Today, NOAA Fisheries released a report highlighting the accomplishments of 10 years of dedicated research and conservation of the endangered Southern Resident killer whale population. With a decade of federal funding and productive partnerships with the killer whale community, we have taken targeted actions, collected substantial new data, and refined scientific techniques to protect this listed species and ensure a strong foundation for its recovery.
Some Findings and Milestones
- Southern Residents favor Chinook salmon as prey.
- They are among the most contaminated marine mammals in the world.
- When vessels are present, they hunt less and travel more.
- NOAA established new vessel approach regulations and oil spill contingencies to protect the whales.
- In the winter, they forage along the West Coast as far south as central California.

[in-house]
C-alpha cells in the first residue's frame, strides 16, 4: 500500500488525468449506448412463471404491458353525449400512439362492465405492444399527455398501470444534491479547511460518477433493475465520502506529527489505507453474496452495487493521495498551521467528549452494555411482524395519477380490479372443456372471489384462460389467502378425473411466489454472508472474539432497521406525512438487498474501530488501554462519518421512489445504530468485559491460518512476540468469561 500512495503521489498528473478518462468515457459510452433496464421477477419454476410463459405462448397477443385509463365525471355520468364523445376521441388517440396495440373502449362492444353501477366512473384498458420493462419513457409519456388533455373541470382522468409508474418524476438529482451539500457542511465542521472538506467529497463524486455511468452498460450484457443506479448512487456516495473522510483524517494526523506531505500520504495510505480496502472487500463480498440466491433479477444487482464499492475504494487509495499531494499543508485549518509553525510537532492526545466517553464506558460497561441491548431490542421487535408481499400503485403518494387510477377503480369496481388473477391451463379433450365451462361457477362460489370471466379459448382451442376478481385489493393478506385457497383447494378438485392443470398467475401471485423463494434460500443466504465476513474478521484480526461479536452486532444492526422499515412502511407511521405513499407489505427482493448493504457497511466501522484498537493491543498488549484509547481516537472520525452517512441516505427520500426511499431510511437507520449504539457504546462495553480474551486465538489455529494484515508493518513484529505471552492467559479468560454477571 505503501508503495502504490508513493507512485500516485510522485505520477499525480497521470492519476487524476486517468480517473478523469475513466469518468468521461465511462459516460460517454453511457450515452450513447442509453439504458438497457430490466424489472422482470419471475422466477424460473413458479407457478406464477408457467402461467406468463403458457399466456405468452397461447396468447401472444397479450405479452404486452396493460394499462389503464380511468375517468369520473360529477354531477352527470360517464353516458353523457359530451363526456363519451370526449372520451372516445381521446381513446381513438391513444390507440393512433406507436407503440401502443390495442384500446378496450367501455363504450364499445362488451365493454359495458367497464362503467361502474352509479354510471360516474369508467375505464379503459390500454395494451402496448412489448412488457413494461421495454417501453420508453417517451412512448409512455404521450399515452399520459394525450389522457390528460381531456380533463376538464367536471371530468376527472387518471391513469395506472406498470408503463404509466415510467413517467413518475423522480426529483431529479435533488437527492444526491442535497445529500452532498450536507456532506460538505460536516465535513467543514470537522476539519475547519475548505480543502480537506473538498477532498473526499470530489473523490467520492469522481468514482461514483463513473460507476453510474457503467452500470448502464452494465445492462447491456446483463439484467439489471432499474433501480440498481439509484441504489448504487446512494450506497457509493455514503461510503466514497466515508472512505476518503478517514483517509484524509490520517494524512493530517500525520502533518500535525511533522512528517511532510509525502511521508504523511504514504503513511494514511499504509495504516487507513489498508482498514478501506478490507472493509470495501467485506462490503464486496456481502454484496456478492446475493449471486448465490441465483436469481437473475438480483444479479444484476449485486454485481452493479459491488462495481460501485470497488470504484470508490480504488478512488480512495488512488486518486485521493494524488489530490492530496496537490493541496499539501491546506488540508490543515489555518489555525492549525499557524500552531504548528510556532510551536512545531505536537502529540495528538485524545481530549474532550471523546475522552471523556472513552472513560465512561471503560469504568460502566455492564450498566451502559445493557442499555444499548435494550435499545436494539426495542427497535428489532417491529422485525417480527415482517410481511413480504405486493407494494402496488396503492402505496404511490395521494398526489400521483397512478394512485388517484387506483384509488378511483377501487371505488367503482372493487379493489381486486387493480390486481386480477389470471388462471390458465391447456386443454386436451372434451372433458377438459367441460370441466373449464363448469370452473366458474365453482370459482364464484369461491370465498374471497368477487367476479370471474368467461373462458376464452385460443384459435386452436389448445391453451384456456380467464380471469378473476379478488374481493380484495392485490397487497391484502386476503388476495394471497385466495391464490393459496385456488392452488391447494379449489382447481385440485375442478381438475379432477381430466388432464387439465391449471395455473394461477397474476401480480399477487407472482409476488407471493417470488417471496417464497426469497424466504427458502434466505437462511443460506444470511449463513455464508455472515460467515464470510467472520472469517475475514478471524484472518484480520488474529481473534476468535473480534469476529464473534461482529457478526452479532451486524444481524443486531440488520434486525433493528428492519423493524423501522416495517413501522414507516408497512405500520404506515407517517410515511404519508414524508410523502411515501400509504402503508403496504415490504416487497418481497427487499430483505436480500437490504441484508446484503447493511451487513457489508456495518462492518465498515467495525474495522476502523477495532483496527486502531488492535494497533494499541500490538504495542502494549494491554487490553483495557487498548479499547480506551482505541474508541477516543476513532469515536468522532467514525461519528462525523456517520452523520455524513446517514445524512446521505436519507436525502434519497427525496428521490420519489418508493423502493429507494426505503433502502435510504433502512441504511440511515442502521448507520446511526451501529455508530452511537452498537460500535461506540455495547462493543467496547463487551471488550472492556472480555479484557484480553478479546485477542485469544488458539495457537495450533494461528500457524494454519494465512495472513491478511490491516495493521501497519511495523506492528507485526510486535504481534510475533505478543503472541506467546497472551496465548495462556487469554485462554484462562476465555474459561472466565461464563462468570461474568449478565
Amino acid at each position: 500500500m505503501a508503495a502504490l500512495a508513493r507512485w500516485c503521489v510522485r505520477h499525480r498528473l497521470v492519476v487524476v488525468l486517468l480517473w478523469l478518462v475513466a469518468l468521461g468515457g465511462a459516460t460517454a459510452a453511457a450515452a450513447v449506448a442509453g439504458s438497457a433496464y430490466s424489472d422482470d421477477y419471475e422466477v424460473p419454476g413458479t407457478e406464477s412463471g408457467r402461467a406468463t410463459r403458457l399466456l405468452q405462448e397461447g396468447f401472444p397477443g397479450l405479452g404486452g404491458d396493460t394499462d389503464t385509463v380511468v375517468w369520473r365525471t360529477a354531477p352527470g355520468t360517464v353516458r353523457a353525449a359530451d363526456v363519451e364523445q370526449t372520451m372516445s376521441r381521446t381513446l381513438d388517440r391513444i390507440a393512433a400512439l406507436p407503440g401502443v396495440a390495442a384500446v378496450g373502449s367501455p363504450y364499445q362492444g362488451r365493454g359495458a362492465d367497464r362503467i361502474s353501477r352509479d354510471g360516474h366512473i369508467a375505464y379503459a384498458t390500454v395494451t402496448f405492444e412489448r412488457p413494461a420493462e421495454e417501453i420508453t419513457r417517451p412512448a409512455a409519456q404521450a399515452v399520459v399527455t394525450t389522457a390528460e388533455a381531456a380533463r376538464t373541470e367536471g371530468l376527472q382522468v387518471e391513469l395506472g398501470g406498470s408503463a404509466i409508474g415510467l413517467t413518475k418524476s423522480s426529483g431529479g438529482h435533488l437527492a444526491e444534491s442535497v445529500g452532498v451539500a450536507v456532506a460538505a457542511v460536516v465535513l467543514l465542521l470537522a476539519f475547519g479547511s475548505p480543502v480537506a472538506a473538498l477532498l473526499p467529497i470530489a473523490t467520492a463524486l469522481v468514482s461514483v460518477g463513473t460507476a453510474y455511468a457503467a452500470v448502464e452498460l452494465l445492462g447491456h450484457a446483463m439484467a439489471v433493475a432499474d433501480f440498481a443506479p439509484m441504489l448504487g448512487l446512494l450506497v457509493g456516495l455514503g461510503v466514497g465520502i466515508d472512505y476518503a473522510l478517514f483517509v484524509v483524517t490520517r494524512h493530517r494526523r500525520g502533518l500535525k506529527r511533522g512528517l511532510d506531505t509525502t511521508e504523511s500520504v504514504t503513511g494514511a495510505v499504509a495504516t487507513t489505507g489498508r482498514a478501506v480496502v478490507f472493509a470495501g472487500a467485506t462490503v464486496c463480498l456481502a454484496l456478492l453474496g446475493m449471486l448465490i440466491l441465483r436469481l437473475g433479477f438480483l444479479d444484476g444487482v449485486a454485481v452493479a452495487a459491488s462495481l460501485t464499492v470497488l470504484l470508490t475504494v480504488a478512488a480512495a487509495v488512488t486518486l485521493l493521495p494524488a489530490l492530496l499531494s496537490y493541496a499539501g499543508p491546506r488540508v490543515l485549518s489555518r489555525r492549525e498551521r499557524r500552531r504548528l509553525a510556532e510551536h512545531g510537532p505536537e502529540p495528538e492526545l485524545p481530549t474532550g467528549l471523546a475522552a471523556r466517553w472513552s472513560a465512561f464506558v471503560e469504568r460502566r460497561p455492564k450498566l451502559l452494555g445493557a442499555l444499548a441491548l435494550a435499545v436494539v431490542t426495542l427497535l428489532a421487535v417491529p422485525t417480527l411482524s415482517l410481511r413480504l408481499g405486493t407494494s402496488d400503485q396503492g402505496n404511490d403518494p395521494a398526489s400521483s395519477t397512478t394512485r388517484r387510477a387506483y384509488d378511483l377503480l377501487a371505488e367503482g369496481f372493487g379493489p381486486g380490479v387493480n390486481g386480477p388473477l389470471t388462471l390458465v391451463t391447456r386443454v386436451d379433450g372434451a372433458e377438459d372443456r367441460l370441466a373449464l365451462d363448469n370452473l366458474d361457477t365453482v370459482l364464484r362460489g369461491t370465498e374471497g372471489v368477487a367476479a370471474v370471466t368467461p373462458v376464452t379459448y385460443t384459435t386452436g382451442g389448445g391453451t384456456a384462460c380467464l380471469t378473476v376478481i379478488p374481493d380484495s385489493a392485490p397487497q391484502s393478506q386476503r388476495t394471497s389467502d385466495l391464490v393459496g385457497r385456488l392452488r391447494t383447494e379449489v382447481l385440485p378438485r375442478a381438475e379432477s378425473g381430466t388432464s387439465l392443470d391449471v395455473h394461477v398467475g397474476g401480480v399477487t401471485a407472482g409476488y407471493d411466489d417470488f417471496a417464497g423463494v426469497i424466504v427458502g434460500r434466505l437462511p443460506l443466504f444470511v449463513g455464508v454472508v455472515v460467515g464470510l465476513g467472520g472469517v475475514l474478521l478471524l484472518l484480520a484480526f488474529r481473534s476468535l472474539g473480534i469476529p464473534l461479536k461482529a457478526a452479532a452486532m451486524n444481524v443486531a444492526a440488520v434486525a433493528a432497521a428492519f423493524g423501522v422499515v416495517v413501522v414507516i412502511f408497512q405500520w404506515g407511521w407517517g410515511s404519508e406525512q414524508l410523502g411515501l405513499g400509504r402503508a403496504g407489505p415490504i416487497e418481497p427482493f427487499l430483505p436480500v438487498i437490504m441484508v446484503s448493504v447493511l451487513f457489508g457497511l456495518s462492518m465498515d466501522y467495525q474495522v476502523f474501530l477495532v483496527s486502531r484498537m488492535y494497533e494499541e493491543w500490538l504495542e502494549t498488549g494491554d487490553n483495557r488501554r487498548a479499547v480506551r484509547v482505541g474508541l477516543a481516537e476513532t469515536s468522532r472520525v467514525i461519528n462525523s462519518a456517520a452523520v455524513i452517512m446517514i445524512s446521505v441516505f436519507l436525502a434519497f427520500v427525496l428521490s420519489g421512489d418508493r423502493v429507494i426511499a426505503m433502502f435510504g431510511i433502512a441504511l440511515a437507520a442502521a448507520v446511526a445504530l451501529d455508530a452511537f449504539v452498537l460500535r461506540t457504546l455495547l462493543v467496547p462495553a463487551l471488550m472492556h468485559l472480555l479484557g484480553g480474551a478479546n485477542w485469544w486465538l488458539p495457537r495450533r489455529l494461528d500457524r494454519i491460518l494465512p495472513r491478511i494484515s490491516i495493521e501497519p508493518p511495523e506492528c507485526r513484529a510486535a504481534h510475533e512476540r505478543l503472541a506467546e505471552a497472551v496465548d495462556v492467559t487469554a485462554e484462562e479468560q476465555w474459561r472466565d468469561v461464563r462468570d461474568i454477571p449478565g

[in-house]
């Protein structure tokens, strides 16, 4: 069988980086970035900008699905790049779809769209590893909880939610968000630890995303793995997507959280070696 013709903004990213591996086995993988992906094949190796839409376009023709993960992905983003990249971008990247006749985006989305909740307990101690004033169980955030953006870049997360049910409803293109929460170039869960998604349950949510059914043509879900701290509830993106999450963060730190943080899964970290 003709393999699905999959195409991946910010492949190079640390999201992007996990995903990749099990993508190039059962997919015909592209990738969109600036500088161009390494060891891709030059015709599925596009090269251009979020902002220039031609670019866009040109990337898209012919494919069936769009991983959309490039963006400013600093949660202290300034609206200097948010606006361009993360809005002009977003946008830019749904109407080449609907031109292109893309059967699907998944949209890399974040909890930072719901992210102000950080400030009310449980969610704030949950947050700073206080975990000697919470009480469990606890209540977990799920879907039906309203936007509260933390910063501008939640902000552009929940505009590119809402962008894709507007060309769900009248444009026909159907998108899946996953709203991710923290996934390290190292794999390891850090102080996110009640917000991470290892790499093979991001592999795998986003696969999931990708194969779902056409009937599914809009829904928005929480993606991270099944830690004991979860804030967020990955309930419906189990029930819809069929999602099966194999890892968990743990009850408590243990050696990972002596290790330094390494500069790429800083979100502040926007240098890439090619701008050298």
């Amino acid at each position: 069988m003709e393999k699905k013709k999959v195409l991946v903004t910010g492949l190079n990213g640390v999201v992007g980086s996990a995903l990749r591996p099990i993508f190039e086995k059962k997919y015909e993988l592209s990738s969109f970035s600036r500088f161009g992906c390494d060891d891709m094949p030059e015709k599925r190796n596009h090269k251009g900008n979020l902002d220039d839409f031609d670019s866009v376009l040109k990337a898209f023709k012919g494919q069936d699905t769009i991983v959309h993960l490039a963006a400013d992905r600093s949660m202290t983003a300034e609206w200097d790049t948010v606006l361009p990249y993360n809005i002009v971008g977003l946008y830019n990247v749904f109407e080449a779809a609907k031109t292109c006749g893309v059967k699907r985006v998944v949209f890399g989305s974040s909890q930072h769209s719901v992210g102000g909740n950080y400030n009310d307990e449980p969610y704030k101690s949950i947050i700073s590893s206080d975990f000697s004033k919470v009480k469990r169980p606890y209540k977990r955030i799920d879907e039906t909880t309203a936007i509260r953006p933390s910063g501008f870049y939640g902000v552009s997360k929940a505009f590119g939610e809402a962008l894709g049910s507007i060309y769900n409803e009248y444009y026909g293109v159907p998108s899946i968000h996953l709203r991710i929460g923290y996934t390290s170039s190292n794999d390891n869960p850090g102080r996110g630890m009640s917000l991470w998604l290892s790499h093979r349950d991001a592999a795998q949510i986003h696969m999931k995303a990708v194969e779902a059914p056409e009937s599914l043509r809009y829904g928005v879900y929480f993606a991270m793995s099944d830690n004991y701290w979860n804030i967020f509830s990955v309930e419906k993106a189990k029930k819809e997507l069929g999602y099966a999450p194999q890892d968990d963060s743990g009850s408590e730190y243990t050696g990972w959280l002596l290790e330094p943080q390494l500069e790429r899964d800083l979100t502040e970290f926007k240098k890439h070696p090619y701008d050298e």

The population continues to struggle to recover, due in part to the influence of risk factors we have yet to fully understand. While we have come a long way in understanding of some key aspects of these risk factors, and have improved our ability to protect these animals, many questions still remain.
Multimedia: Photos – http://www.nwfsc.noaa.gov/news/features/killer_whale_report/images/killerwhales/1.JPG
Multimedia: Animation – http://www.nwfsc.noaa.gov/research/divisions/cb/ecosystem/marinemammal/satellite_tagging/l87_2fps.mov
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